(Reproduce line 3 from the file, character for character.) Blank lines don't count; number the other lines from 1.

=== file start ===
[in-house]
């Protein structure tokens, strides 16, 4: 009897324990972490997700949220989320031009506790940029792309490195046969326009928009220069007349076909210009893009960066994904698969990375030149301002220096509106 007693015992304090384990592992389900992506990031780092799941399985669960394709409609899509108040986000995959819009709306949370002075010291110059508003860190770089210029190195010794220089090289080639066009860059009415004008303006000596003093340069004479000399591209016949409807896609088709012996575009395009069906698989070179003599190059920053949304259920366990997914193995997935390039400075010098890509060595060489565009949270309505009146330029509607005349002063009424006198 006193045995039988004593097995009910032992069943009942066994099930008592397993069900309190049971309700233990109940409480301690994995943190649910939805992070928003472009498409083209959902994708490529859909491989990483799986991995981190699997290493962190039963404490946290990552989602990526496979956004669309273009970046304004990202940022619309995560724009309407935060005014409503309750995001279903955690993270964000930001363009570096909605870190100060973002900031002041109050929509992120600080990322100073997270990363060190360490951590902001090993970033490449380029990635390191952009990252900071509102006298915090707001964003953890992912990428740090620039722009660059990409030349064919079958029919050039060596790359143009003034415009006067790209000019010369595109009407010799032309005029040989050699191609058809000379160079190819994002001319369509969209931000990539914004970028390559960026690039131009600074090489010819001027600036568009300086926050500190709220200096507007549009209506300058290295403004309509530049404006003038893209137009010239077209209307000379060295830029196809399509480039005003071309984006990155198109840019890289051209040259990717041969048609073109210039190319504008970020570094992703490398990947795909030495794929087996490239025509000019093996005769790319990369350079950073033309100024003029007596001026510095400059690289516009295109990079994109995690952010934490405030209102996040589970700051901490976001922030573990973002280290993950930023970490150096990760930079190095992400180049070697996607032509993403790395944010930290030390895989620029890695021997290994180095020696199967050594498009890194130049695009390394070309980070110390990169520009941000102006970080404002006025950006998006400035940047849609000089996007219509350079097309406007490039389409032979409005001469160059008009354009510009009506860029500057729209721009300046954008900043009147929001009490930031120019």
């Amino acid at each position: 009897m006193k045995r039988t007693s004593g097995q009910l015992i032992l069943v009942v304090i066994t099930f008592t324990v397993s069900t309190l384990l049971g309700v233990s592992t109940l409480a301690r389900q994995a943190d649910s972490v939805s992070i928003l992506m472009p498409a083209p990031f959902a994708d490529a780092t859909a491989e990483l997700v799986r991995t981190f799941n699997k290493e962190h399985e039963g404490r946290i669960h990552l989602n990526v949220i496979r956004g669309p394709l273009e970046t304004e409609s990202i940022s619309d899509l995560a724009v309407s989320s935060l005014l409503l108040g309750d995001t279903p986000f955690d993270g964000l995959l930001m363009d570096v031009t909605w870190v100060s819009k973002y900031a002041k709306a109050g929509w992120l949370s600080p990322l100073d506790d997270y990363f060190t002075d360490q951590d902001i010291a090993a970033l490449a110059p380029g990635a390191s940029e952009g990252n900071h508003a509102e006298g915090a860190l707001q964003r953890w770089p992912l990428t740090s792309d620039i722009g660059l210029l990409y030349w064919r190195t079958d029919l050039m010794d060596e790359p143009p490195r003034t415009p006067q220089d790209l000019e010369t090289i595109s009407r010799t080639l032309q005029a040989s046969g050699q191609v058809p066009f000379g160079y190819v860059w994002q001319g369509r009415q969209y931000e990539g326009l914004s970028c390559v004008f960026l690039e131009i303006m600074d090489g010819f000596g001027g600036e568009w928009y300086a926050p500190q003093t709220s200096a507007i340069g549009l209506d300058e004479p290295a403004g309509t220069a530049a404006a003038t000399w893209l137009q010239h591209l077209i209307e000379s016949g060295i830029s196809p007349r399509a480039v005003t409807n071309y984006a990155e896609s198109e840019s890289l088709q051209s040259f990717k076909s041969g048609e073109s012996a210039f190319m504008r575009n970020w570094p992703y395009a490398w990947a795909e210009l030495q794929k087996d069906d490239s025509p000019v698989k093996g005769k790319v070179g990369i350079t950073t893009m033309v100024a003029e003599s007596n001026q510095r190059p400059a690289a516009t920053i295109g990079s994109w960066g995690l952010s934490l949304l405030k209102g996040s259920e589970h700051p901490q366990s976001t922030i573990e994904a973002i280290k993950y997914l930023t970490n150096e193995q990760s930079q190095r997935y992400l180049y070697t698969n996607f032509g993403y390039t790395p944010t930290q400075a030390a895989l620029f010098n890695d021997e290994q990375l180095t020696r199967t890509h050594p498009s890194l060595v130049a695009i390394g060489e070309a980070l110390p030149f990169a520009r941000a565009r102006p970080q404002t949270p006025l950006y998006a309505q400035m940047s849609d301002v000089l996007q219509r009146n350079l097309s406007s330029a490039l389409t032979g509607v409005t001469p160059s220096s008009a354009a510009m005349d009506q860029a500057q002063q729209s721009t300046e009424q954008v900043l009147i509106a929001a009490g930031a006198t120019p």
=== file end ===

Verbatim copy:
């Amino acid at each position: 009897m006193k045995r039988t007693s004593g097995q009910l015992i032992l069943v009942v304090i066994t099930f008592t324990v397993s069900t309190l384990l049971g309700v233990s592992t109940l409480a301690r389900q994995a943190d649910s972490v939805s992070i928003l992506m472009p498409a083209p990031f959902a994708d490529a780092t859909a491989e990483l997700v799986r991995t981190f799941n699997k290493e962190h399985e039963g404490r946290i669960h990552l989602n990526v949220i496979r956004g669309p394709l273009e970046t304004e409609s990202i940022s619309d899509l995560a724009v309407s989320s935060l005014l409503l108040g309750d995001t279903p986000f955690d993270g964000l995959l930001m363009d570096v031009t909605w870190v100060s819009k973002y900031a002041k709306a109050g929509w992120l949370s600080p990322l100073d506790d997270y990363f060190t002075d360490q951590d902001i010291a090993a970033l490449a110059p380029g990635a390191s940029e952009g990252n900071h508003a509102e006298g915090a860190l707001q964003r953890w770089p992912l990428t740090s792309d620039i722009g660059l210029l990409y030349w064919r190195t079958d029919l050039m010794d060596e790359p143009p490195r003034t415009p006067q220089d790209l000019e010369t090289i595109s009407r010799t080639l032309q005029a040989s046969g050699q191609v058809p066009f000379g160079y190819v860059w994002q001319g369509r009415q969209y931000e990539g326009l914004s970028c390559v004008f960026l690039e131009i303006m600074d090489g010819f000596g001027g600036e568009w928009y300086a926050p500190q003093t709220s200096a507007i340069g549009l209506d300058e004479p290295a403004g309509t220069a530049a404006a003038t000399w893209l137009q010239h591209l077209i209307e000379s016949g060295i830029s196809p007349r399509a480039v005003t409807n071309y984006a990155e896609s198109e840019s890289l088709q051209s040259f990717k076909s041969g048609e073109s012996a210039f190319m504008r575009n970020w570094p992703y395009a490398w990947a795909e210009l030495q794929k087996d069906d490239s025509p000019v698989k093996g005769k790319v070179g990369i350079t950073t893009m033309v100024a003029e003599s007596n001026q510095r190059p400059a690289a516009t920053i295109g990079s994109w960066g995690l952010s934490l949304l405030k209102g996040s259920e589970h700051p901490q366990s976001t922030i573990e994904a973002i280290k993950y997914l930023t970490n150096e193995q990760s930079q190095r997935y992400l180049y070697t698969n996607f032509g993403y390039t790395p944010t930290q400075a030390a895989l620029f010098n890695d021997e290994q990375l180095t020696r199967t890509h050594p498009s890194l060595v130049a695009i390394g060489e070309a980070l110390p030149f990169a520009r941000a565009r102006p970080q404002t949270p006025l950006y998006a309505q400035m940047s849609d301002v000089l996007q219509r009146n350079l097309s406007s330029a490039l389409t032979g509607v409005t001469p160059s220096s008009a354009a510009m005349d009506q860029a500057q002063q729209s721009t300046e009424q954008v900043l009147i509106a929001a009490g930031a006198t120019p």